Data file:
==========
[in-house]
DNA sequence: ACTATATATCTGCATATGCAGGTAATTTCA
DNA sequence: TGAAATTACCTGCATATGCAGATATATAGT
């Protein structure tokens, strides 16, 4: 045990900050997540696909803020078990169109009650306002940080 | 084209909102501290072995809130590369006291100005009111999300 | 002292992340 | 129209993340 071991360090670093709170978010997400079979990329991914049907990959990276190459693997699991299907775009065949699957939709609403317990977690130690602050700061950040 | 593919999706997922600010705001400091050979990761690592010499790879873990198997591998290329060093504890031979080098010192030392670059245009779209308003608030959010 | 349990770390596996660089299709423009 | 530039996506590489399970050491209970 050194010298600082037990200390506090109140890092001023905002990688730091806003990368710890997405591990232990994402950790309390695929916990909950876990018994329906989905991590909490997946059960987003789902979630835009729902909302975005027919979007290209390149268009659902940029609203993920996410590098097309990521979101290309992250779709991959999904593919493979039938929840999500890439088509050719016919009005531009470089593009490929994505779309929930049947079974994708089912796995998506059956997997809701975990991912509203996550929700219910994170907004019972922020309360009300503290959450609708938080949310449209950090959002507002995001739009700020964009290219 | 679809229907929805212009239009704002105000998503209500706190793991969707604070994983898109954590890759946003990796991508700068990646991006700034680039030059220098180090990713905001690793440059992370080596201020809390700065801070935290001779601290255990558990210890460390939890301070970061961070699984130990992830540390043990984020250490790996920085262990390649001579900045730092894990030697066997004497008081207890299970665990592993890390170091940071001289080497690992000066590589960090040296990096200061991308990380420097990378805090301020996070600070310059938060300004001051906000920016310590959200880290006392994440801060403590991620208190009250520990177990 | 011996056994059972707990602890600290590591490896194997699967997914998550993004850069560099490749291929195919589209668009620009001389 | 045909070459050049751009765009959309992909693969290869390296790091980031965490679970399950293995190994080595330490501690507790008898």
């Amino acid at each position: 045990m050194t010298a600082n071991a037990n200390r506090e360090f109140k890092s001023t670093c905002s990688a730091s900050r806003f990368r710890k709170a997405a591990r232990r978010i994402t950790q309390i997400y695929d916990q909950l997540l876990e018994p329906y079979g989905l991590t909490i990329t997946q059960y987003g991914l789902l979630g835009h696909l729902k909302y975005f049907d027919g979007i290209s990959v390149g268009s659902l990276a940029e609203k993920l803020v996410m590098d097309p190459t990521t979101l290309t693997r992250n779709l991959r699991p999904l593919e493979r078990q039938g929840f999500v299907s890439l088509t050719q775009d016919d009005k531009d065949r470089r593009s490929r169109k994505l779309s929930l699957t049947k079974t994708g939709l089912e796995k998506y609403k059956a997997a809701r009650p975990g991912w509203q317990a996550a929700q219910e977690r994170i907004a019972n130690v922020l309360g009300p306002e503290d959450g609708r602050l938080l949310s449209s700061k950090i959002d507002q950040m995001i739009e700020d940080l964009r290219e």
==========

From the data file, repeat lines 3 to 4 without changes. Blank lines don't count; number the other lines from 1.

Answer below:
DNA sequence: TGAAATTACCTGCATATGCAGATATATAGT
């Protein structure tokens, strides 16, 4: 045990900050997540696909803020078990169109009650306002940080 | 084209909102501290072995809130590369006291100005009111999300 | 002292992340 | 129209993340 071991360090670093709170978010997400079979990329991914049907990959990276190459693997699991299907775009065949699957939709609403317990977690130690602050700061950040 | 593919999706997922600010705001400091050979990761690592010499790879873990198997591998290329060093504890031979080098010192030392670059245009779209308003608030959010 | 349990770390596996660089299709423009 | 530039996506590489399970050491209970 050194010298600082037990200390506090109140890092001023905002990688730091806003990368710890997405591990232990994402950790309390695929916990909950876990018994329906989905991590909490997946059960987003789902979630835009729902909302975005027919979007290209390149268009659902940029609203993920996410590098097309990521979101290309992250779709991959999904593919493979039938929840999500890439088509050719016919009005531009470089593009490929994505779309929930049947079974994708089912796995998506059956997997809701975990991912509203996550929700219910994170907004019972922020309360009300503290959450609708938080949310449209950090959002507002995001739009700020964009290219 | 679809229907929805212009239009704002105000998503209500706190793991969707604070994983898109954590890759946003990796991508700068990646991006700034680039030059220098180090990713905001690793440059992370080596201020809390700065801070935290001779601290255990558990210890460390939890301070970061961070699984130990992830540390043990984020250490790996920085262990390649001579900045730092894990030697066997004497008081207890299970665990592993890390170091940071001289080497690992000066590589960090040296990096200061991308990380420097990378805090301020996070600070310059938060300004001051906000920016310590959200880290006392994440801060403590991620208190009250520990177990 | 011996056994059972707990602890600290590591490896194997699967997914998550993004850069560099490749291929195919589209668009620009001389 | 045909070459050049751009765009959309992909693969290869390296790091980031965490679970399950293995190994080595330490501690507790008898």